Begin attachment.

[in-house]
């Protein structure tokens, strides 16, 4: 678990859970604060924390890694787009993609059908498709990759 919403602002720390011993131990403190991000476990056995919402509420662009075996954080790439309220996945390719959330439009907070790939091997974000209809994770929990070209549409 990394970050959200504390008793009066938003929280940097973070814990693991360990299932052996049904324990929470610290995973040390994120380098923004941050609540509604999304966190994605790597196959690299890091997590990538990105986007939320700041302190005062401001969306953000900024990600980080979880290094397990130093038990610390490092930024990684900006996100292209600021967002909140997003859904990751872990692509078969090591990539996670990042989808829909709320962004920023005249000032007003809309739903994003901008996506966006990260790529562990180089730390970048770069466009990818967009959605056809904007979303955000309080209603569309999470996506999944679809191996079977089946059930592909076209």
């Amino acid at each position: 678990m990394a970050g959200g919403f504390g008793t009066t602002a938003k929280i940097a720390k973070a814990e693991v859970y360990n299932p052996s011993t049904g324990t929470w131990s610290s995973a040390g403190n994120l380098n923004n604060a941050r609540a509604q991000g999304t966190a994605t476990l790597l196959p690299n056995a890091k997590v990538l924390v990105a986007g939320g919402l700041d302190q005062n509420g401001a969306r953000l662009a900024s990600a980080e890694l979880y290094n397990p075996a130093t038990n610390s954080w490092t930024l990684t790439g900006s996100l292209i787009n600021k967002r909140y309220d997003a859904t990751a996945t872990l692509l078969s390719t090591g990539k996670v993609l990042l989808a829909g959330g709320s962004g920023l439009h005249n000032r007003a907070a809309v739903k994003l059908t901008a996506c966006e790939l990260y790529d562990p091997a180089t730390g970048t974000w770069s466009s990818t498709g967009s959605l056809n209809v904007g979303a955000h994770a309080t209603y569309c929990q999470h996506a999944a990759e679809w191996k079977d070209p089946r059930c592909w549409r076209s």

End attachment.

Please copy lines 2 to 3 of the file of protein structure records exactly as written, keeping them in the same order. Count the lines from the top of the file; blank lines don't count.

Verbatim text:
């Protein structure tokens, strides 16, 4: 678990859970604060924390890694787009993609059908498709990759 919403602002720390011993131990403190991000476990056995919402509420662009075996954080790439309220996945390719959330439009907070790939091997974000209809994770929990070209549409 990394970050959200504390008793009066938003929280940097973070814990693991360990299932052996049904324990929470610290995973040390994120380098923004941050609540509604999304966190994605790597196959690299890091997590990538990105986007939320700041302190005062401001969306953000900024990600980080979880290094397990130093038990610390490092930024990684900006996100292209600021967002909140997003859904990751872990692509078969090591990539996670990042989808829909709320962004920023005249000032007003809309739903994003901008996506966006990260790529562990180089730390970048770069466009990818967009959605056809904007979303955000309080209603569309999470996506999944679809191996079977089946059930592909076209």
């Amino acid at each position: 678990m990394a970050g959200g919403f504390g008793t009066t602002a938003k929280i940097a720390k973070a814990e693991v859970y360990n299932p052996s011993t049904g324990t929470w131990s610290s995973a040390g403190n994120l380098n923004n604060a941050r609540a509604q991000g999304t966190a994605t476990l790597l196959p690299n056995a890091k997590v990538l924390v990105a986007g939320g919402l700041d302190q005062n509420g401001a969306r953000l662009a900024s990600a980080e890694l979880y290094n397990p075996a130093t038990n610390s954080w490092t930024l990684t790439g900006s996100l292209i787009n600021k967002r909140y309220d997003a859904t990751a996945t872990l692509l078969s390719t090591g990539k996670v993609l990042l989808a829909g959330g709320s962004g920023l439009h005249n000032r007003a907070a809309v739903k994003l059908t901008a996506c966006e790939l990260y790529d562990p091997a180089t730390g970048t974000w770069s466009s990818t498709g967009s959605l056809n209809v904007g979303a955000h994770a309080t209603y569309c929990q999470h996506a999944a990759e679809w191996k079977d070209p089946r059930c592909w549409r076209s």